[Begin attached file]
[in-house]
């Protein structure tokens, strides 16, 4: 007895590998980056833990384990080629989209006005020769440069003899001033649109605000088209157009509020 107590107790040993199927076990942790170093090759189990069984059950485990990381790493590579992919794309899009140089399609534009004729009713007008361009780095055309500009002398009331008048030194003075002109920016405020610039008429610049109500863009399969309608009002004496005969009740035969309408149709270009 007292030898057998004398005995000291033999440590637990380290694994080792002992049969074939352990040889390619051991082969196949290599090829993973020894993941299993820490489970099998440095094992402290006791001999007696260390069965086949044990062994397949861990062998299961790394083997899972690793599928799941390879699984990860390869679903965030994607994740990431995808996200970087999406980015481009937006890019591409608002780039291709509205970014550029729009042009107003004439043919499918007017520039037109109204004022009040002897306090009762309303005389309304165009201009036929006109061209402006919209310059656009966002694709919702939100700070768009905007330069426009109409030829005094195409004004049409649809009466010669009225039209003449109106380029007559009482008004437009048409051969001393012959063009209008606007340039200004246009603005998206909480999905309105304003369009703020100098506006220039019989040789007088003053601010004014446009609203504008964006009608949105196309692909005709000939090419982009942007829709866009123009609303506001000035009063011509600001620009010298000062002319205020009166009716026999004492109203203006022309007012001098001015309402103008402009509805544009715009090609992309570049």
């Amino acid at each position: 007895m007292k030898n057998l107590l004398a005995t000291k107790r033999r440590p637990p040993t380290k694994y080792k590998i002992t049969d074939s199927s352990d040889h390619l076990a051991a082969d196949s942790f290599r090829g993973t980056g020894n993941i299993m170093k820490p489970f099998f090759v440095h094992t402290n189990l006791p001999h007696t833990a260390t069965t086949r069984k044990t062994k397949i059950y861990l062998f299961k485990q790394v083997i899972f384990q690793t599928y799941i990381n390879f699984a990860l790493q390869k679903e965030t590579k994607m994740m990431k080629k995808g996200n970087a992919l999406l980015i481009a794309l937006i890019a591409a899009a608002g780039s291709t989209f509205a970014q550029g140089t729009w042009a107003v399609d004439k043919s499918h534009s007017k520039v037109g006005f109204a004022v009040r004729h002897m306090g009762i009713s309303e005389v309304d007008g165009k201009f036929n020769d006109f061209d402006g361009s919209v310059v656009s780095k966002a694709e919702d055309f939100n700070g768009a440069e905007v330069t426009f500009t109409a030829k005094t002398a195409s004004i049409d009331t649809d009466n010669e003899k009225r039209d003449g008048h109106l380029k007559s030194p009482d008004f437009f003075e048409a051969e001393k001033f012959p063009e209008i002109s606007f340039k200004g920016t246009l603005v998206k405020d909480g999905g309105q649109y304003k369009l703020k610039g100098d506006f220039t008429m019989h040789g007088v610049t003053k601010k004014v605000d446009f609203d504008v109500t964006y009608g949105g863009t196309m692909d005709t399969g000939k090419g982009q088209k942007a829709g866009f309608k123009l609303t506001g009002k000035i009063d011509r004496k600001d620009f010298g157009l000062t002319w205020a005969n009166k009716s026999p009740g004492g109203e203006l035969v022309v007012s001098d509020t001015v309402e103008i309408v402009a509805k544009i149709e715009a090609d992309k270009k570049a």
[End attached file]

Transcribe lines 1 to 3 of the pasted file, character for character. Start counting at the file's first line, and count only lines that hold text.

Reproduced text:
[in-house]
């Protein structure tokens, strides 16, 4: 007895590998980056833990384990080629989209006005020769440069003899001033649109605000088209157009509020 107590107790040993199927076990942790170093090759189990069984059950485990990381790493590579992919794309899009140089399609534009004729009713007008361009780095055309500009002398009331008048030194003075002109920016405020610039008429610049109500863009399969309608009002004496005969009740035969309408149709270009 007292030898057998004398005995000291033999440590637990380290694994080792002992049969074939352990040889390619051991082969196949290599090829993973020894993941299993820490489970099998440095094992402290006791001999007696260390069965086949044990062994397949861990062998299961790394083997899972690793599928799941390879699984990860390869679903965030994607994740990431995808996200970087999406980015481009937006890019591409608002780039291709509205970014550029729009042009107003004439043919499918007017520039037109109204004022009040002897306090009762309303005389309304165009201009036929006109061209402006919209310059656009966002694709919702939100700070768009905007330069426009109409030829005094195409004004049409649809009466010669009225039209003449109106380029007559009482008004437009048409051969001393012959063009209008606007340039200004246009603005998206909480999905309105304003369009703020100098506006220039019989040789007088003053601010004014446009609203504008964006009608949105196309692909005709000939090419982009942007829709866009123009609303506001000035009063011509600001620009010298000062002319205020009166009716026999004492109203203006022309007012001098001015309402103008402009509805544009715009090609992309570049």
């Amino acid at each position: 007895m007292k030898n057998l107590l004398a005995t000291k107790r033999r440590p637990p040993t380290k694994y080792k590998i002992t049969d074939s199927s352990d040889h390619l076990a051991a082969d196949s942790f290599r090829g993973t980056g020894n993941i299993m170093k820490p489970f099998f090759v440095h094992t402290n189990l006791p001999h007696t833990a260390t069965t086949r069984k044990t062994k397949i059950y861990l062998f299961k485990q790394v083997i899972f384990q690793t599928y799941i990381n390879f699984a990860l790493q390869k679903e965030t590579k994607m994740m990431k080629k995808g996200n970087a992919l999406l980015i481009a794309l937006i890019a591409a899009a608002g780039s291709t989209f509205a970014q550029g140089t729009w042009a107003v399609d004439k043919s499918h534009s007017k520039v037109g006005f109204a004022v009040r004729h002897m306090g009762i009713s309303e005389v309304d007008g165009k201009f036929n020769d006109f061209d402006g361009s919209v310059v656009s780095k966002a694709e919702d055309f939100n700070g768009a440069e905007v330069t426009f500009t109409a030829k005094t002398a195409s004004i049409d009331t649809d009466n010669e003899k009225r039209d003449g008048h109106l380029k007559s030194p009482d008004f437009f003075e048409a051969e001393k001033f012959p063009e209008i002109s606007f340039k200004g920016t246009l603005v998206k405020d909480g999905g309105q649109y304003k369009l703020k610039g100098d506006f220039t008429m019989h040789g007088v610049t003053k601010k004014v605000d446009f609203d504008v109500t964006y009608g949105g863009t196309m692909d005709t399969g000939k090419g982009q088209k942007a829709g866009f309608k123009l609303t506001g009002k000035i009063d011509r004496k600001d620009f010298g157009l000062t002319w205020a005969n009166k009716s026999p009740g004492g109203e203006l035969v022309v007012s001098d509020t001015v309402e103008i309408v402009a509805k544009i149709e715009a090609d992309k270009k570049a």